I’M JUST CURIOUS: Fear can interrupt brain processes

by Debbie Walker

Whether threats to our security are real or perceived they impact our mental and physical well-being.

Fear can interrupt processes in our brains that allow us to regulate emotions. It impacts thinking and decision making in negative ways, leaving us susceptible to strong emotions and impulsive reactions. All these effects can leave us unable to act appropriately.

Fear can affect memory by making it difficult with the forming of long-term memories and cause damage to parts of the brain. This makes it difficult for one to regulate fear and leave them anxious most of the time.

Fear can cause physical health problems. It can weaken our immune system and can lead to accelerated aging.

All the previous information I gathered from University of Minnesota, titled “Taking Charge of Your Well Being“. Please continue your reading of the next information from Dr. Eugene K Choi found on Mission.com, it’s the one titled “One important Recommendation You May Not Be Hearing“. He started out by making sure that people knew; “First let me say yes it’s important to take the necessary precautions I am not writing this to argue about that.”

Fear can be very disabling. If it is strong enough it can throw you into the fight-flight-freeze response. When you are in this state your body produces a steroid, cortisol weakens your immune system.

If we are stuck somewhere in the 3-F’s process because of worries or anxiety, our bodies are wasting a ton of energy because it actually thinks it might die at that moment. All that energy wasted makes us even more susceptible to get sick.

In the 3-F mode you are in a selfish, self-protection state. You literally lose the capability of thinking of or having empathy. It’s what prevents us from thinking or having empathy and can wind up making things worse. Same goes for the “in denial’ people, they go out unnecessarily and put family, friends and other people at risk.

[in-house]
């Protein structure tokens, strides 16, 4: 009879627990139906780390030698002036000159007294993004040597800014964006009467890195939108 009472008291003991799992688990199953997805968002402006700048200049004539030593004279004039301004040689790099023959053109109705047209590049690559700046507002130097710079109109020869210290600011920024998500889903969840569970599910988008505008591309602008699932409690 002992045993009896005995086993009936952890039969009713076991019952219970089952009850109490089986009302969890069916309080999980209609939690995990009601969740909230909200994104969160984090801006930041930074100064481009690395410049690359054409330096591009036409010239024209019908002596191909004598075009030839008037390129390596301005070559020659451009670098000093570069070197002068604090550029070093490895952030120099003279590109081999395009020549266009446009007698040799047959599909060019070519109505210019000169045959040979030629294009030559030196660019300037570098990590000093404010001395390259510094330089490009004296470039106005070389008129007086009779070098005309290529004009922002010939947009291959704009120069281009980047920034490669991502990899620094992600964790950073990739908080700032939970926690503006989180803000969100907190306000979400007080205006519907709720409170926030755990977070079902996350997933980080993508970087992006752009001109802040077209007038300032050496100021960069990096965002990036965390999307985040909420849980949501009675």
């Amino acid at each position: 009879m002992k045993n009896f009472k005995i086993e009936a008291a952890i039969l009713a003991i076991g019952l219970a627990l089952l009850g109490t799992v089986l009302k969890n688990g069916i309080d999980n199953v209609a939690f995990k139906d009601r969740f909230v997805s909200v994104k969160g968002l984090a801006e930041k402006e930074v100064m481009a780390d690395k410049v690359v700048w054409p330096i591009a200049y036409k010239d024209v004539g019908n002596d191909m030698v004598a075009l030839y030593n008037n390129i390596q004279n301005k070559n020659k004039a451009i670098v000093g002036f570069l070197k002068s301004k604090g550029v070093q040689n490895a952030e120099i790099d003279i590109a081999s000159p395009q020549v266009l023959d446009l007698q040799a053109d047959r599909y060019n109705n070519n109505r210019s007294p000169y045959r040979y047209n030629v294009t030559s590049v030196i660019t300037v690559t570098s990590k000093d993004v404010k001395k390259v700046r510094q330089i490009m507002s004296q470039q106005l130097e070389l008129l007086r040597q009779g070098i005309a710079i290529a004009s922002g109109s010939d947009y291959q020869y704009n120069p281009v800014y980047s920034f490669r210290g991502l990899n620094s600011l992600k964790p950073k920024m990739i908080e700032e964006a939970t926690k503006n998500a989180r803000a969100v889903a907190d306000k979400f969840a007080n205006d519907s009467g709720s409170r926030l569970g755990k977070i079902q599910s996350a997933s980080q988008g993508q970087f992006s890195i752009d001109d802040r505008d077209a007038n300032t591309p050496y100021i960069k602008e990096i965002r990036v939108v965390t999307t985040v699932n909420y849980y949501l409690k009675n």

Fear is what sends people to the doctors office when their symptoms aren’t even related. This takes valuable time away from people who are actually infected.

A good idea would be to do things to build up your immune system. Do the things you can do on your own and put your body into a healing and resting mode.

You can practice the act of focusing on things you are grateful for. Think about the things you have. Some of these, others don’t have. Take notice of things until you feel grateful.

Spend your time connecting with your special people. Laugh a lot, it’s healing. Spread appreciation for our loved ones and the people working in jobs that are at risk but know their services are needed.

Try not to listen to information from the media. Look for information that is science based and limit that as well.

Please understand I am only doing a book report of what I read to pass the “interest” on to you. This is in no way is attached to the paper or people in my office.

I’m just curious if maybe this helps a couple of you in this time of “lock-downs'” and quarantines. Any questions or comments please email debbiewalker@townline.org.


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